24 Three main components: Components of SNMP Manager utility: The interface that provides the interaction between a network administrator and the system. Generally, a utility with a graphical interface showing different nodes in the network and their properties The Managed Object: This can be any component within the network and is a very general concept. The size of such an object can vary from being a single network interface card, to a complete LAN or even multiple LANs. The concept of a managed object can also be more abstract such as a coffee pot connected to the network hence, if it is hooked to the network it is a managed object! Software on managed object (usually called an Agent): This software monitors the managed object to which it belongs, and receives requests from the manager via the GUI. It can also be used to specify and update properties of Networks and Data Communications 19

25 the managed object, and transmits information about the managed object to the network administrator at predefined intervals of time.

26 SNMP Components... 2 A network management system should therefore enable: A means of identifying the managed objects in the network A means of specifying the actual objects associated with this abstract concept and the properties of the physical object A means of communicating between the manager, and agents that control the managed objects To support this there is an: Structure of Management Information (SMI): How to identify and describe objects Management Information Base (MIB): Information repository about the objects Networks and Data Communications 20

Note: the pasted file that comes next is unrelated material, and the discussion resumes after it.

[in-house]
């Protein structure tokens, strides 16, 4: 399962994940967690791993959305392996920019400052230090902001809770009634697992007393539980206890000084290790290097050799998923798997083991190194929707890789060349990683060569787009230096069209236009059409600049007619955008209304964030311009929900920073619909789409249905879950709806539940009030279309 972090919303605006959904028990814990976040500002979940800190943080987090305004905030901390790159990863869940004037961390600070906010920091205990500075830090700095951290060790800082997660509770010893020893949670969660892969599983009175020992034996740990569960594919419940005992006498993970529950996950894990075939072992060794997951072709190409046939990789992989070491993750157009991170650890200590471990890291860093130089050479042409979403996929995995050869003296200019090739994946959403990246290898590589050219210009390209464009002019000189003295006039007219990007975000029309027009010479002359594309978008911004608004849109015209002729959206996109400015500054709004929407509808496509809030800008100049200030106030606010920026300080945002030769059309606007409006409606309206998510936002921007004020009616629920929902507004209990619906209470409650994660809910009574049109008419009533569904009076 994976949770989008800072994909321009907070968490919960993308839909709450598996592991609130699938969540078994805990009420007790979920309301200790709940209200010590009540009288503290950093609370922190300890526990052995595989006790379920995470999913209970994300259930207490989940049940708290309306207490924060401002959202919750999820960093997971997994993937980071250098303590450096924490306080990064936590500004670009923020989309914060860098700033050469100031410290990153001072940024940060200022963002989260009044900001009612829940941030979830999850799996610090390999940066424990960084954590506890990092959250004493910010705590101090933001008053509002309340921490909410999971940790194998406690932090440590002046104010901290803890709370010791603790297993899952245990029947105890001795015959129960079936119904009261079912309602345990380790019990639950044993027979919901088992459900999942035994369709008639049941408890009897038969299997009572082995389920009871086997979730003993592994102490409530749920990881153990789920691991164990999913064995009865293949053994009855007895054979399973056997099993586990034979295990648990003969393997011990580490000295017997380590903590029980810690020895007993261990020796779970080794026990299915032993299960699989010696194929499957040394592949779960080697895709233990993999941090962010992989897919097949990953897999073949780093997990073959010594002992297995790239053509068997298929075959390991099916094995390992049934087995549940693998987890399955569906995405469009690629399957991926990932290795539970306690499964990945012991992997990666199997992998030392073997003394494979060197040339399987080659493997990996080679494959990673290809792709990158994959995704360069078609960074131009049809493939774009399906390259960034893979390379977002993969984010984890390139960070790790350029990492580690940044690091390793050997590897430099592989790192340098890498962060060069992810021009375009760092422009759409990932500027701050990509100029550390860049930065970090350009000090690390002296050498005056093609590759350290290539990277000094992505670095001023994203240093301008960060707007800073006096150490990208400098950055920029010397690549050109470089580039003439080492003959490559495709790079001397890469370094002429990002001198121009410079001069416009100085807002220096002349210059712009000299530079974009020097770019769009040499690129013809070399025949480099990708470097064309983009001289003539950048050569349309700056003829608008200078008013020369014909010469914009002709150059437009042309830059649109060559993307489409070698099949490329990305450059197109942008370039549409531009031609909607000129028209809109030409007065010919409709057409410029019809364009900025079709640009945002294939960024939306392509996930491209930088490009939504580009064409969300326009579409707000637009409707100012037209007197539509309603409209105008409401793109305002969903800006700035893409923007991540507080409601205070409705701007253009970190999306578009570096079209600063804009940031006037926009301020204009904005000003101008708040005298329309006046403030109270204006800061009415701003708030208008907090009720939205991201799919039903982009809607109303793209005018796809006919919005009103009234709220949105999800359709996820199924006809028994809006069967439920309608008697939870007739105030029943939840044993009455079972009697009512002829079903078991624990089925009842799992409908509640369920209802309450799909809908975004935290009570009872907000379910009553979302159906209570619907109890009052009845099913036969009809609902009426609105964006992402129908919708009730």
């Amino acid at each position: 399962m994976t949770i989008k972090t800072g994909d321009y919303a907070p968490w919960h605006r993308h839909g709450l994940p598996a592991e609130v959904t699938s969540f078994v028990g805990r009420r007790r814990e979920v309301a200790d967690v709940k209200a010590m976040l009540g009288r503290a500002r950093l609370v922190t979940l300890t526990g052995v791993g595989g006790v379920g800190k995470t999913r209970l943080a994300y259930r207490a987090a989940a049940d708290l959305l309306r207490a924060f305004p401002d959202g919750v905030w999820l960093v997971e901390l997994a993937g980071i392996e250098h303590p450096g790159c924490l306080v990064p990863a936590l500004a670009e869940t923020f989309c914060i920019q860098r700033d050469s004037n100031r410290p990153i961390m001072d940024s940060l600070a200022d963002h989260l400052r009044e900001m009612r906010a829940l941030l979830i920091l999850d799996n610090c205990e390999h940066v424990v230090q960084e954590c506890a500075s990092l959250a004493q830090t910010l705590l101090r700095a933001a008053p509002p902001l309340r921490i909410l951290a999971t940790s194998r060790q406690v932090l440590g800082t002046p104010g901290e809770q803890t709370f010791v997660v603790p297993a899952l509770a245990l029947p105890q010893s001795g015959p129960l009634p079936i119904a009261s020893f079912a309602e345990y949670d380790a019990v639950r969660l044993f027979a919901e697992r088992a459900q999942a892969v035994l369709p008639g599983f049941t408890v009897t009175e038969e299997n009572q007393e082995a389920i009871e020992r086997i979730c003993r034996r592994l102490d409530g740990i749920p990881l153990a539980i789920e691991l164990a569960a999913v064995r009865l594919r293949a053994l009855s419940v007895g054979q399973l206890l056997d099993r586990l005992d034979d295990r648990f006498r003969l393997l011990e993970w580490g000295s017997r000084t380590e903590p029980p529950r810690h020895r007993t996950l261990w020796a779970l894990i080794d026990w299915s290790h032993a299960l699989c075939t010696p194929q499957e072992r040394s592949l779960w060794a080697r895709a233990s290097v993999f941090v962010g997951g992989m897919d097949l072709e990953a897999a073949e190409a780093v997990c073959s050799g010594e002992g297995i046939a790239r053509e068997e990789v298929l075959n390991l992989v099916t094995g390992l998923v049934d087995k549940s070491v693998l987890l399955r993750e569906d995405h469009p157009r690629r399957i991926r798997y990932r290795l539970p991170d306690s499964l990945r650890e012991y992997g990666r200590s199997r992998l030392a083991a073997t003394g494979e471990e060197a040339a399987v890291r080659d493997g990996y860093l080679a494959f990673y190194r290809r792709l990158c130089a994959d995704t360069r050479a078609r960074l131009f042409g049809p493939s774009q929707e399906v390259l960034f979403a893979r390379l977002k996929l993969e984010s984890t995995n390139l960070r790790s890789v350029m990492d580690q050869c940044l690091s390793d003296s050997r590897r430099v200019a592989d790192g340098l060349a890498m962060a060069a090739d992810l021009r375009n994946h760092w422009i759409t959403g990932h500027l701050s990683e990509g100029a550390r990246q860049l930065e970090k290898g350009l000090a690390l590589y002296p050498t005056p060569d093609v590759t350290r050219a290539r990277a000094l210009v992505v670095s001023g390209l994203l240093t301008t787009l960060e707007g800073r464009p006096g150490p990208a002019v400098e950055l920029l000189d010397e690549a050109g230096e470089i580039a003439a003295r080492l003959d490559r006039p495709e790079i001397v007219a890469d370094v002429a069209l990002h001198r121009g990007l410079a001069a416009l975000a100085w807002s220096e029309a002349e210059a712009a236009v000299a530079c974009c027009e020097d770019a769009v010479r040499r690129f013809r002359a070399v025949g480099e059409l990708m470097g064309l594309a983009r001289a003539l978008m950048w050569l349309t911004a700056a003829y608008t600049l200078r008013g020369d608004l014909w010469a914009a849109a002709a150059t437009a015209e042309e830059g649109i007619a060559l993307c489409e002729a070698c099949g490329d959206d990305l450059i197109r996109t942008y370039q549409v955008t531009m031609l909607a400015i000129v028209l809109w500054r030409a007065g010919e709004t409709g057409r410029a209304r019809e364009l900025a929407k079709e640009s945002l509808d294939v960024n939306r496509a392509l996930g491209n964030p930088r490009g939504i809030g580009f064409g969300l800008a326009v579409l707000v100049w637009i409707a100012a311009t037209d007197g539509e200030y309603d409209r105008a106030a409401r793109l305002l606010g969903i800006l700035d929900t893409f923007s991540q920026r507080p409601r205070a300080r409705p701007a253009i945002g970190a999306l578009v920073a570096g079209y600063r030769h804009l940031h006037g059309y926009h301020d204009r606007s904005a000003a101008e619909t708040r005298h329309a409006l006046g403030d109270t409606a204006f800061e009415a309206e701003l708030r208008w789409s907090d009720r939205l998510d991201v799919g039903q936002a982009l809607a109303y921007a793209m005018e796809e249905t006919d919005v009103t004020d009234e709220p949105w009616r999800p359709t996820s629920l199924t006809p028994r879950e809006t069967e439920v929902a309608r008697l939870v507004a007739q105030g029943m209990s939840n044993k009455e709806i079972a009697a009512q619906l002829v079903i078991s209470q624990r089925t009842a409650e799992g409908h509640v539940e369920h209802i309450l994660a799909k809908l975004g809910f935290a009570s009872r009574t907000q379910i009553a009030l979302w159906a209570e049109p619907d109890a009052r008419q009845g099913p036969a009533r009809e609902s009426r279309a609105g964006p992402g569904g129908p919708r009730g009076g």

27 Simple Network Management Protocol (SNMP): Communication protocol between the manager and the agents

28 SMI Object Naming Objects are named using a hierarchical structure RFC 1155 very much like a Domain Name Server (see later!) At each level of the hierarchy, the objects are assigned an integer number to specify an exact object, one must concatenate the numbers of the objects to build a path through the hierarchy from the root This can be confusing (no kidding!) so there are also string or text based names associated with levels in the hierarchy Networks and Data Communications 21

29 MIB Object Namespace Networks and Data Communications 22

30 root iso (1) ccitt (2) joint iso-ccitt (3) org (3) 1.3 dod (6) internet (1) directory (1) management (2) experimental (3) private (4)

31 MIB... 2 Full hierarchical namespace is very large the root has no name only descendant controlling organisations Nodes can be referenced via their. separated integer names, or their string names hence can also be labelled as internet 2 A main Internet MIB defines the set of objects that can be interrogated with respect to TCP/IP protocols these are located under the main mib entry off internet management ( ) and defines a number of objects: system: identification and information about systems on the network interface: information about network interfaces at: address translation ip: information about the IP Networks and Data Communications 23